Wild boar report provides options to Alberta ag minister

Industry regulation Survey of producers and area residents about management of animal pest delivered to government officials

County officials across Alberta are hoping a decision is made soon on regulations or guidelines for wild boar farms in the province.

A report on the various options for regulating the industry has been forwarded to agriculture minister Verlyn Olson’s office.

“The paperwork has gone forward to the minister. It is working its way through the system,” said Vaughn Christensen, manager of inspection services with Alberta Agriculture.

Government officials surveyed wild boar producers, their neighbours and county officials this winter about problems with wild boar in parts of the province.

County officials worry that the problem of feral wild boar will become worse without better regulations.

Sows can have up to 10 offspring per litter and two litters per year. The species has no natural predators.

“We’ve been dealing with this problem for quite a few years,” said Geoff Thompson, agricultural services manager with Lac Ste. Anne County.

Agriculture Service Board members passed a resolution in January, asking the government to “fast track and initiate” a provincial strategy to eradicate wild boar as a pest in Alberta.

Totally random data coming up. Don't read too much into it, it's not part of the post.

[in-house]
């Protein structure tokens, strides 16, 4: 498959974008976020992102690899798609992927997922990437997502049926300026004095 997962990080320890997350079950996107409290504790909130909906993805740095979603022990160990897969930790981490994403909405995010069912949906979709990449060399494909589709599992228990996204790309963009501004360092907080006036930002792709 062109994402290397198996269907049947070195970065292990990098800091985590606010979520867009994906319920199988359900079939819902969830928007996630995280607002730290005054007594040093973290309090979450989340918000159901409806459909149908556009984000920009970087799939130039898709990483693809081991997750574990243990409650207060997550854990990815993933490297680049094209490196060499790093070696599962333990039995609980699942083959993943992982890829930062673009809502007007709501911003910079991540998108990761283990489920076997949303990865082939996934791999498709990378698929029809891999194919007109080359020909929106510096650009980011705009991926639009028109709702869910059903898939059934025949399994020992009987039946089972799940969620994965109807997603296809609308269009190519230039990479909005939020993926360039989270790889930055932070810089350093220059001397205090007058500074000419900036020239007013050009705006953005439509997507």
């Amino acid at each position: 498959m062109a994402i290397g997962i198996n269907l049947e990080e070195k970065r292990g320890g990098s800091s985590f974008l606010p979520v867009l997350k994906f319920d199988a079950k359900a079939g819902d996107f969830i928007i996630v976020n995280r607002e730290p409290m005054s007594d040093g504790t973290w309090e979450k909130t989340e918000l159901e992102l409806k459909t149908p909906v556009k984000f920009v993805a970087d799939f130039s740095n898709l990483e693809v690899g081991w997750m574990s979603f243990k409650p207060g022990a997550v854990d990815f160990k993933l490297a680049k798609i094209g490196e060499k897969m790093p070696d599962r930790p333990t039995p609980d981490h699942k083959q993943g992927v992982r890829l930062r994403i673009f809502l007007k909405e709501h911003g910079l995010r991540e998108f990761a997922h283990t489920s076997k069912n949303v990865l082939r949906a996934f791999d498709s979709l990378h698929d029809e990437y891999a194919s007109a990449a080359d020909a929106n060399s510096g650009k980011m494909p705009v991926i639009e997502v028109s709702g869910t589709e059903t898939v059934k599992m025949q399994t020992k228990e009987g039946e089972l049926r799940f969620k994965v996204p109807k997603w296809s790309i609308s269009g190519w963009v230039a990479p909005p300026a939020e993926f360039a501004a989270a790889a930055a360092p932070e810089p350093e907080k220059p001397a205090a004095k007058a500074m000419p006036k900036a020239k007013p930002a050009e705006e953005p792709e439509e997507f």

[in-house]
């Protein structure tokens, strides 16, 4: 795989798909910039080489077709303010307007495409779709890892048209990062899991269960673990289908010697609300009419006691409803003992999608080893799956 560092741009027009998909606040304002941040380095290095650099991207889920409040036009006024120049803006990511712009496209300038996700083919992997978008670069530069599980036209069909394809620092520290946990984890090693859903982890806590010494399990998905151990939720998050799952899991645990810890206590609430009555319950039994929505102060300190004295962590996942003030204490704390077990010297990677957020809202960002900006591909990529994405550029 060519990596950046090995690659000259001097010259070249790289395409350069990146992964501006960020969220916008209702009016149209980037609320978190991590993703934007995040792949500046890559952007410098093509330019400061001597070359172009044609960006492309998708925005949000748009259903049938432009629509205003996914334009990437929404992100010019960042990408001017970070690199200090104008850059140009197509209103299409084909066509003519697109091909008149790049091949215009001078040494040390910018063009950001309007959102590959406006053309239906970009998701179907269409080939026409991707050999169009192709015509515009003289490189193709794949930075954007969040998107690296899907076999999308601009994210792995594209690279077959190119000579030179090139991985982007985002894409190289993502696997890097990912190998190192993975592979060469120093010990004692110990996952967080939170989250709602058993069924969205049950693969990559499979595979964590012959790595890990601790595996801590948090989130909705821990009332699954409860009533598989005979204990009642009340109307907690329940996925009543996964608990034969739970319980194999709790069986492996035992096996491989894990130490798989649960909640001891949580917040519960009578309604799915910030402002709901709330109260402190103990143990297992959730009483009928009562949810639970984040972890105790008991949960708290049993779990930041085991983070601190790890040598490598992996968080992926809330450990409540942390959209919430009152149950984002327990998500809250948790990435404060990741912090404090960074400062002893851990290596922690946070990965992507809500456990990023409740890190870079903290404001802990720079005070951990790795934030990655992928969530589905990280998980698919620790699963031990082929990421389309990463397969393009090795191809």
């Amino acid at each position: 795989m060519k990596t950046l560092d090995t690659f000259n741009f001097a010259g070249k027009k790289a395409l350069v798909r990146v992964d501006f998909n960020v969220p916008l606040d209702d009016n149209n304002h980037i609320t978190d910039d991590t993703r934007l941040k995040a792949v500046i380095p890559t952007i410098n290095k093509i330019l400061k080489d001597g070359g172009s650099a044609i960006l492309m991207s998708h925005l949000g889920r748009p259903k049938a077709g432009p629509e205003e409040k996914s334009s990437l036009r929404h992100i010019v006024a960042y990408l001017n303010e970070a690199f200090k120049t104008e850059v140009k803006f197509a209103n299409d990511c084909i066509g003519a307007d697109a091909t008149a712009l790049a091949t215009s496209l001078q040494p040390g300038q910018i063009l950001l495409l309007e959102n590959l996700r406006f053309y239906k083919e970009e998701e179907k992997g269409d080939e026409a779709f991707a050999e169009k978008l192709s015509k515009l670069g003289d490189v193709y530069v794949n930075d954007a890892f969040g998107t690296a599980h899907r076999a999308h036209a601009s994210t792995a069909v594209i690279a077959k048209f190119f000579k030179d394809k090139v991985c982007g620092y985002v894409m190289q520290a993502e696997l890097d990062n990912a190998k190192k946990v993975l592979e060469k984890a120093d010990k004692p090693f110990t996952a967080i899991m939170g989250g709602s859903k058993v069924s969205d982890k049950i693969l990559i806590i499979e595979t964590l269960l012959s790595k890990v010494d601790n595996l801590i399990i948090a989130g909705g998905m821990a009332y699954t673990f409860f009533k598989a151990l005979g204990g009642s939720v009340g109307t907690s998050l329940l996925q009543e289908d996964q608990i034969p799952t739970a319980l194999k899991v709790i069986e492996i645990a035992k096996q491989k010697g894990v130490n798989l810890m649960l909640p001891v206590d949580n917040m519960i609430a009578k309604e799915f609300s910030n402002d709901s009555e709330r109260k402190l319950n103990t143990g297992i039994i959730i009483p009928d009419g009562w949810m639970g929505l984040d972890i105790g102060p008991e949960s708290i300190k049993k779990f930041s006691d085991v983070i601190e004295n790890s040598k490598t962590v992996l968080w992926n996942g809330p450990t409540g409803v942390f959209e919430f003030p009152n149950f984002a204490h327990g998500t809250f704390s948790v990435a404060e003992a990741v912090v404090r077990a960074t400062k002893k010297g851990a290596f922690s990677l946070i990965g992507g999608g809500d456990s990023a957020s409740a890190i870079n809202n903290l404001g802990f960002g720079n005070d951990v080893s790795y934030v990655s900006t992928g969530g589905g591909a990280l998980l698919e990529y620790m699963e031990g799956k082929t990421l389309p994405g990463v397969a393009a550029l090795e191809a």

The province declared wild boar a pest in 2008, but county officials want tighter rules around farmed wild boar to prevent more animals from escaping.

Christensen said the survey asked questions about the need to require producers to have better perimeter fences and possible identification tags similar to cattle.

Thompson said he would like to see government implement regulations around the production of wild boar in the province.

Government has ignored wild boar resolutions brought forward at Agricultural Service Board conventions in previous years, he added.

“It’s the first time I have actually seen the department follow through with a survey. I think that is positive news.”

Olson said he knows wild boar are a concern in pockets of the province and that there is a feeling more needs to be done before the species become a more serious pest.

“There are all kinds of issues there having to do with fencing and a variety of potential solutions and I don’t have a report from the department with any recommendations, but I know they have been out talking to affected municipalities and sharing ideas and potential solutions,” he said.

“I am waiting for some recommendations and waiting to go from there. I am part of the system, and it hasn’t reached my desk yet.”

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